Thursday, June 18, 2009

Cow Poetry


One of my very favorite books is "One Man's Meat" by E.B. White. It's "a personal record of life on a Maine coast salt water farm." Here is a passage, filled with charm and poetry, that has stuck with me for many years:
"A friend of mine has an electric fence round a piece of his land, and keeps two cows there. I asked him one day how he liked his fence and whether it cost much to operate. 'Doesn't cost a damn thing,' he replied. 'As soon as the battery ran down I unhooked it and never put it back. That strand of fence wire is as dead as a piece of string, but the cow don't go within ten feet of it. They learned their lesson the first few days.'

Apparently this state of affairs is general throughout the United
States. Thousands of cows are living in fear of a strand of wire which no
longer has the power to confine them. Freedom is theirs for the asking. Rise
up, cows! Take your liberty while despots snore. And rise up too, all people
in bondage everywhere! The wire is dead, the trick is exhausted. Come on
out!"
Cartoon from Gary Larson, The Far Side


4 comments:

Farmgirl Paints said...

Well that's just interesting. It makes since. I think those underwire fences for dogs are the same way. The behavior is learned, so in essence we need to unlearn our previous behavior to break free from what we think is imprisoning us...deep stuff:)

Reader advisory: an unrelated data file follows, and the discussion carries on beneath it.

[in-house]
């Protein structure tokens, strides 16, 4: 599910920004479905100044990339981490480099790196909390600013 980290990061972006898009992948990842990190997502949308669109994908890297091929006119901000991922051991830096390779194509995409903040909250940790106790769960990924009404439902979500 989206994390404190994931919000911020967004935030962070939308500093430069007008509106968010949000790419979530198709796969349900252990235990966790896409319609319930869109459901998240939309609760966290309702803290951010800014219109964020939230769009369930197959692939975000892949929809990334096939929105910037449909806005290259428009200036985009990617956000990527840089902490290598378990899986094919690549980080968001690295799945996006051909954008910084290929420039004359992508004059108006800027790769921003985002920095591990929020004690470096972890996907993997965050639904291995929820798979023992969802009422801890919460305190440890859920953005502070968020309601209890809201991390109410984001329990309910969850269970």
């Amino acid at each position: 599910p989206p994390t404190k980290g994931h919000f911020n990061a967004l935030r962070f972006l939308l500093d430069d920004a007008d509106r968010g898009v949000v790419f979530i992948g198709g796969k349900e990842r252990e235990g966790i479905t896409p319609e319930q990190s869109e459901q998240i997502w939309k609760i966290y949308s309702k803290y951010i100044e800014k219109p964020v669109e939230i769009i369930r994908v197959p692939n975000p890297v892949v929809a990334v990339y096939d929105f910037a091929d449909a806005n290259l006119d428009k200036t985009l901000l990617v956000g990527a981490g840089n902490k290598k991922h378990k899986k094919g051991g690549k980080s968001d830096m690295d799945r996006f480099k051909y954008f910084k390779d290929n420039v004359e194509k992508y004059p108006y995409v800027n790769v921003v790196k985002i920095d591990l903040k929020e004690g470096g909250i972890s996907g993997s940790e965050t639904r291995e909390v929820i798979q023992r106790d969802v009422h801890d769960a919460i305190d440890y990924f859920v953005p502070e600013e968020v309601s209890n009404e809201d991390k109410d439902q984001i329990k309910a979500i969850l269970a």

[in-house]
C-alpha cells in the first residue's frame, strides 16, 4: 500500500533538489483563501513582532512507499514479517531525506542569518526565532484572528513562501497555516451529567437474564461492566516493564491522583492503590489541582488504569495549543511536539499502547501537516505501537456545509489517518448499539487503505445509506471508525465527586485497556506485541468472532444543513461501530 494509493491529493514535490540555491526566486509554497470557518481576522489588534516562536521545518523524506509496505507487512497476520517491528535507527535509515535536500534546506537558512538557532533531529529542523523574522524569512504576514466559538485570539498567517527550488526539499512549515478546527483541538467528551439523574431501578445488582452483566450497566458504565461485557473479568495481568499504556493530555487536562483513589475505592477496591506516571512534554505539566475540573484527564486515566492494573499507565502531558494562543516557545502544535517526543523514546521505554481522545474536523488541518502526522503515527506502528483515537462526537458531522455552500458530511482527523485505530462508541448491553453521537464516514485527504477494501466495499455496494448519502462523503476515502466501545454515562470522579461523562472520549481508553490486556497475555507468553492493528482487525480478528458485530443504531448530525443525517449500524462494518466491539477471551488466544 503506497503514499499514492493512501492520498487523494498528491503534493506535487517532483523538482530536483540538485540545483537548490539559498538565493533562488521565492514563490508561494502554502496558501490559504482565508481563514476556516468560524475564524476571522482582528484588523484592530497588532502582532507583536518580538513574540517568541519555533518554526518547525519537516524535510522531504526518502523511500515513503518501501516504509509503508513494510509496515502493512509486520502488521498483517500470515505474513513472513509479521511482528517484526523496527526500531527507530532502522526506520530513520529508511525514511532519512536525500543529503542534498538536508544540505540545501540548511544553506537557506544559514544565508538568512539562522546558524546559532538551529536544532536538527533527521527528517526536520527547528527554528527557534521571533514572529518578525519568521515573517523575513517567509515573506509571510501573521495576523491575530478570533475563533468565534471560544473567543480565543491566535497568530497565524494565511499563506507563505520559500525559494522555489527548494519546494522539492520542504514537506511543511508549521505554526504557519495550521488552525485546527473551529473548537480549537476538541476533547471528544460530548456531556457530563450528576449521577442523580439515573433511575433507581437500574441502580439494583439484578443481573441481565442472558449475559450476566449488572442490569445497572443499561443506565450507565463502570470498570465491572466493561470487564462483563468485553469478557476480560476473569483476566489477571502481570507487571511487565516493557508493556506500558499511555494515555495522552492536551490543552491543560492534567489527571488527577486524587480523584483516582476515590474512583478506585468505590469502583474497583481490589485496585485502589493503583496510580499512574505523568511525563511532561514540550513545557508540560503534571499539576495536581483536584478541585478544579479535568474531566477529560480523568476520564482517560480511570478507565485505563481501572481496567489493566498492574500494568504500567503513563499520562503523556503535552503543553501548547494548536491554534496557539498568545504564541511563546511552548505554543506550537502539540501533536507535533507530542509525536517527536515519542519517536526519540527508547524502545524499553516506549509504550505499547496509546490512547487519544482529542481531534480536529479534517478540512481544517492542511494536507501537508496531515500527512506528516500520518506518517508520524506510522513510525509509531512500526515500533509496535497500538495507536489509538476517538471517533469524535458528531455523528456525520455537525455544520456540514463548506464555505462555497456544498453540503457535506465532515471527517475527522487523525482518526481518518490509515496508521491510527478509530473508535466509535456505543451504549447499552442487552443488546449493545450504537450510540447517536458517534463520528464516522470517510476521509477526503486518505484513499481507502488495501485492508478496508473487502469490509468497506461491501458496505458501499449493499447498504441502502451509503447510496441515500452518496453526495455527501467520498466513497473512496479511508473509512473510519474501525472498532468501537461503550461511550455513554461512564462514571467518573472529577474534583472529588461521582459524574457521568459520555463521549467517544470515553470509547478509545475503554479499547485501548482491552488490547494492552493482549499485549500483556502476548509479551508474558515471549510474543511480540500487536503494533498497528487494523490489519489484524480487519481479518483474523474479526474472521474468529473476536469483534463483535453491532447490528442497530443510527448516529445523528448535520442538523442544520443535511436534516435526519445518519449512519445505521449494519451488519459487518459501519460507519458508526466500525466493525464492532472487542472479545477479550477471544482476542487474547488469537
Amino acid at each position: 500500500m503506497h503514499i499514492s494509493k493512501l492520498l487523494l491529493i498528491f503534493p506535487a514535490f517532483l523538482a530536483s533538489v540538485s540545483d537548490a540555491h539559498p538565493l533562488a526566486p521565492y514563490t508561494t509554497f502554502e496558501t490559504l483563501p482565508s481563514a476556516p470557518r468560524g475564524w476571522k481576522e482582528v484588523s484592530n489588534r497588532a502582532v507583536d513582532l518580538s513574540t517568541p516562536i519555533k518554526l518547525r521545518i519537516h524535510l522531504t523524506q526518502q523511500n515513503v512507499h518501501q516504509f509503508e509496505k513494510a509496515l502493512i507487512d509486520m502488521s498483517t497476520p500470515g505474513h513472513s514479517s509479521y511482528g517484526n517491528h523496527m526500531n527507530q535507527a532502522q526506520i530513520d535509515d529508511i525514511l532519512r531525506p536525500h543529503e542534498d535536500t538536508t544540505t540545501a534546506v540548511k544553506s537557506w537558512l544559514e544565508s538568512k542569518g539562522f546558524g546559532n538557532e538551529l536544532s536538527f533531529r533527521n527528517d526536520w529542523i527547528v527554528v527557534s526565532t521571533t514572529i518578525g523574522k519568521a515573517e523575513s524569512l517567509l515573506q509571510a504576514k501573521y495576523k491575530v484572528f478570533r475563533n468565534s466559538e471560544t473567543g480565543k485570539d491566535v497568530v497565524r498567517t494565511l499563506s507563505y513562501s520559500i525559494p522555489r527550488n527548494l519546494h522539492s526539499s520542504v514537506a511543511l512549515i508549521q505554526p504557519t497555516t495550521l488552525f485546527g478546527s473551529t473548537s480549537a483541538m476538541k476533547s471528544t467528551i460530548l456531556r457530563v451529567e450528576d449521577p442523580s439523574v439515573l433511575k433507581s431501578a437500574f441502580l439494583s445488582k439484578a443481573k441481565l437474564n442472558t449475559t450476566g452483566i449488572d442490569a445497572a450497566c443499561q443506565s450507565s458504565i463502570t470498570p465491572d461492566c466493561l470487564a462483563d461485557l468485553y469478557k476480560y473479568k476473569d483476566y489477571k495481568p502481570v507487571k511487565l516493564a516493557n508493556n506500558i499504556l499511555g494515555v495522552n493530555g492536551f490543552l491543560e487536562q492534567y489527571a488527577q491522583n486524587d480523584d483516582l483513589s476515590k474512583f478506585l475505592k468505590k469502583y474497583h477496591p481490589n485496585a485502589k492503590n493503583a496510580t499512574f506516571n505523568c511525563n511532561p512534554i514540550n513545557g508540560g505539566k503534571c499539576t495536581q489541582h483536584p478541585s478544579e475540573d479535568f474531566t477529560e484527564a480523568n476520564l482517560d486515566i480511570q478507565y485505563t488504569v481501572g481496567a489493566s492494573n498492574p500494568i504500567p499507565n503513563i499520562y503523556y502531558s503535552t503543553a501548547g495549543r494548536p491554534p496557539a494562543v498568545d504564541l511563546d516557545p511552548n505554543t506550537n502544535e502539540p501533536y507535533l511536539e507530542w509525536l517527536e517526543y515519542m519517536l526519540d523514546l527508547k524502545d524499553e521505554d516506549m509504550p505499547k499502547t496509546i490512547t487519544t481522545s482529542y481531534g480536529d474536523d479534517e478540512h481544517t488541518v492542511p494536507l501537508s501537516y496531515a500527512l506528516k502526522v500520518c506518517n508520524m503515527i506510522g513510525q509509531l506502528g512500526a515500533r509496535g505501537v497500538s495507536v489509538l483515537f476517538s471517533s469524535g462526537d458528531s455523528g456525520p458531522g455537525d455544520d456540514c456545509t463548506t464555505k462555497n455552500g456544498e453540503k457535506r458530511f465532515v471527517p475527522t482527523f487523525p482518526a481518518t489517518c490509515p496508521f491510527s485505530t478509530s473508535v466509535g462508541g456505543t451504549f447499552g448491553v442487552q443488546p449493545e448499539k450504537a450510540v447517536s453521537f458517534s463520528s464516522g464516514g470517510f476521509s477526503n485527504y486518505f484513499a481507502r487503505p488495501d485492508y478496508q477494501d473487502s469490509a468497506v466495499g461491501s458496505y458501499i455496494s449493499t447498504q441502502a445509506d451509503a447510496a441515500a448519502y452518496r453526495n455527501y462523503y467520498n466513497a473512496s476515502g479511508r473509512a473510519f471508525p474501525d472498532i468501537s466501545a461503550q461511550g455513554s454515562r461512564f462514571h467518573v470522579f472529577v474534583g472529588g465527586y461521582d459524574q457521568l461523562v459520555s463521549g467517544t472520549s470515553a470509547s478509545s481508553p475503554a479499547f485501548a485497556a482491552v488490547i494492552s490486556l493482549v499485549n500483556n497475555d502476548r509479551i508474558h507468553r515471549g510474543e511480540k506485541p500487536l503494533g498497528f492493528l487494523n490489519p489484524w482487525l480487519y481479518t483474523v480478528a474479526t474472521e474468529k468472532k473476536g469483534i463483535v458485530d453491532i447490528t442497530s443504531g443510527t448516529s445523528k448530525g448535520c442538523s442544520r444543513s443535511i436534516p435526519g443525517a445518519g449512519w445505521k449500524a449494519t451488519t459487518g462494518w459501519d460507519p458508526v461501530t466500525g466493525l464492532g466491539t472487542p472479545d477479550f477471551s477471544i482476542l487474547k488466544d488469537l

Paul said...

Thanks for putting this quote up. I read this piece years ago, and the story of the cows and the dead fences has come back to me again and again. However, I have several volumes of E.B. White's essays on my shelf and never could find this one when I wanted it. I don't suppose you remember which essay this is from?

Paul Bennett
www.lovinggrief.com

farmhouse wares said...

Paul, the essay is "Poetry" found in One Man's Meat. Hope you find it so you can enjoy it again.

Paul Bennett said...

I do have One Man's Meat and in the past have looked through the contents to see if I could find this essay. It wouldn't have occurred to me to look in "Poetry" for the cow story. Thanks so much for pointing me to it.